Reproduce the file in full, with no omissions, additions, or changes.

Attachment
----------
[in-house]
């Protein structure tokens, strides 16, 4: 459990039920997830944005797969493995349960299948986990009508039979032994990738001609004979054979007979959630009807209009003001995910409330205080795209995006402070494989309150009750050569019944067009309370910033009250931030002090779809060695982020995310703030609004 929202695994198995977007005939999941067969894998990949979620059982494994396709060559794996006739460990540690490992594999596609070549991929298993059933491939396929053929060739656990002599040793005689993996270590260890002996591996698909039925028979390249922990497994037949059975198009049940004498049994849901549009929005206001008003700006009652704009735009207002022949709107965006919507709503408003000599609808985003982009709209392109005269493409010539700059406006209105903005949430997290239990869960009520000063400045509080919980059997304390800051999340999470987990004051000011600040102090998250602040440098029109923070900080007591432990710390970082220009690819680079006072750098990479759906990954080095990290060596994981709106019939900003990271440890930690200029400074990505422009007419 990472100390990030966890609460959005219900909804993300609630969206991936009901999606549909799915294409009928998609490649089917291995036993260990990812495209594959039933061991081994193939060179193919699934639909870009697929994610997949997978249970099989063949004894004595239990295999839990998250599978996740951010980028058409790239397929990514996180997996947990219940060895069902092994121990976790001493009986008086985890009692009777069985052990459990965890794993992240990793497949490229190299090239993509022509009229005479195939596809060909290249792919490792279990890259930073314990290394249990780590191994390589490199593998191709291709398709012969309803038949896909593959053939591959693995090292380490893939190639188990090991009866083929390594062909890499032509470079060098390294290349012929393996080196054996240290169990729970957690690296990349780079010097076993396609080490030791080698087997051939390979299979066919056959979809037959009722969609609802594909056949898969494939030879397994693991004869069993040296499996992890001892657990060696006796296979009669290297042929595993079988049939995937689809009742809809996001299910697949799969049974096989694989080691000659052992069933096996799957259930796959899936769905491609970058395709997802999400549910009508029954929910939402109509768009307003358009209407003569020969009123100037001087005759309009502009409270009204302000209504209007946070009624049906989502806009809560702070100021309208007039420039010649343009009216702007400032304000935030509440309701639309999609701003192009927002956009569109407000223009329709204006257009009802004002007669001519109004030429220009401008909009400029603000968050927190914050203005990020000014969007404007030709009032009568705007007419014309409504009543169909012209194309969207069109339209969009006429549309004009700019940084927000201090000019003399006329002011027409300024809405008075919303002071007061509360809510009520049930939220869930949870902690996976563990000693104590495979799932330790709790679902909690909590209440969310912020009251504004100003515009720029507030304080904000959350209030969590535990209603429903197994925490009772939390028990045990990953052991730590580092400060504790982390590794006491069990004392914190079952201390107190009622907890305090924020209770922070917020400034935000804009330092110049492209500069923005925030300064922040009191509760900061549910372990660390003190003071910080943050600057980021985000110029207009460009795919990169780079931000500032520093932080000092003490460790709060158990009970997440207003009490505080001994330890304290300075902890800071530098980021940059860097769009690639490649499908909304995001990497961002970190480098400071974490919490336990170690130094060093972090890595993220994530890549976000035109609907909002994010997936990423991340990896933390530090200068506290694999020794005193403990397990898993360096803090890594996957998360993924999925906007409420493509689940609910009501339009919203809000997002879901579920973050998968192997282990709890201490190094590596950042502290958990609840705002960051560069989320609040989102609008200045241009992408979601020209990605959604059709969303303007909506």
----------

[in-house]
């Protein structure tokens, strides 16, 4: 459990039920997830944005797969493995349960299948986990009508039979032994990738001609004979054979007979959630009807209009003001995910409330205080795209995006402070494989309150009750050569019944067009309370910033009250931030002090779809060695982020995310703030609004 929202695994198995977007005939999941067969894998990949979620059982494994396709060559794996006739460990540690490992594999596609070549991929298993059933491939396929053929060739656990002599040793005689993996270590260890002996591996698909039925028979390249922990497994037949059975198009049940004498049994849901549009929005206001008003700006009652704009735009207002022949709107965006919507709503408003000599609808985003982009709209392109005269493409010539700059406006209105903005949430997290239990869960009520000063400045509080919980059997304390800051999340999470987990004051000011600040102090998250602040440098029109923070900080007591432990710390970082220009690819680079006072750098990479759906990954080095990290060596994981709106019939900003990271440890930690200029400074990505422009007419 990472100390990030966890609460959005219900909804993300609630969206991936009901999606549909799915294409009928998609490649089917291995036993260990990812495209594959039933061991081994193939060179193919699934639909870009697929994610997949997978249970099989063949004894004595239990295999839990998250599978996740951010980028058409790239397929990514996180997996947990219940060895069902092994121990976790001493009986008086985890009692009777069985052990459990965890794993992240990793497949490229190299090239993509022509009229005479195939596809060909290249792919490792279990890259930073314990290394249990780590191994390589490199593998191709291709398709012969309803038949896909593959053939591959693995090292380490893939190639188990090991009866083929390594062909890499032509470079060098390294290349012929393996080196054996240290169990729970957690690296990349780079010097076993396609080490030791080698087997051939390979299979066919056959979809037959009722969609609802594909056949898969494939030879397994693991004869069993040296499996992890001892657990060696006796296979009669290297042929595993079988049939995937689809009742809809996001299910697949799969049974096989694989080691000659052992069933096996799957259930796959899936769905491609970058395709997802999400549910009508029954929910939402109509768009307003358009209407003569020969009123100037001087005759309009502009409270009204302000209504209007946070009624049906989502806009809560702070100021309208007039420039010649343009009216702007400032304000935030509440309701639309999609701003192009927002956009569109407000223009329709204006257009009802004002007669001519109004030429220009401008909009400029603000968050927190914050203005990020000014969007404007030709009032009568705007007419014309409504009543169909012209194309969207069109339209969009006429549309004009700019940084927000201090000019003399006329002011027409300024809405008075919303002071007061509360809510009520049930939220869930949870902690996976563990000693104590495979799932330790709790679902909690909590209440969310912020009251504004100003515009720029507030304080904000959350209030969590535990209603429903197994925490009772939390028990045990990953052991730590580092400060504790982390590794006491069990004392914190079952201390107190009622907890305090924020209770922070917020400034935000804009330092110049492209500069923005925030300064922040009191509760900061549910372990660390003190003071910080943050600057980021985000110029207009460009795919990169780079931000500032520093932080000092003490460790709060158990009970997440207003009490505080001994330890304290300075902890800071530098980021940059860097769009690639490649499908909304995001990497961002970190480098400071974490919490336990170690130094060093972090890595993220994530890549976000035109609907909002994010997936990423991340990896933390530090200068506290694999020794005193403990397990898993360096803090890594996957998360993924999925906007409420493509689940609910009501339009919203809000997002879901579920973050998968192997282990709890201490190094590596950042502290958990609840705002960051560069989320609040989102609008200045241009992408979601020209990605959604059709969303303007909506």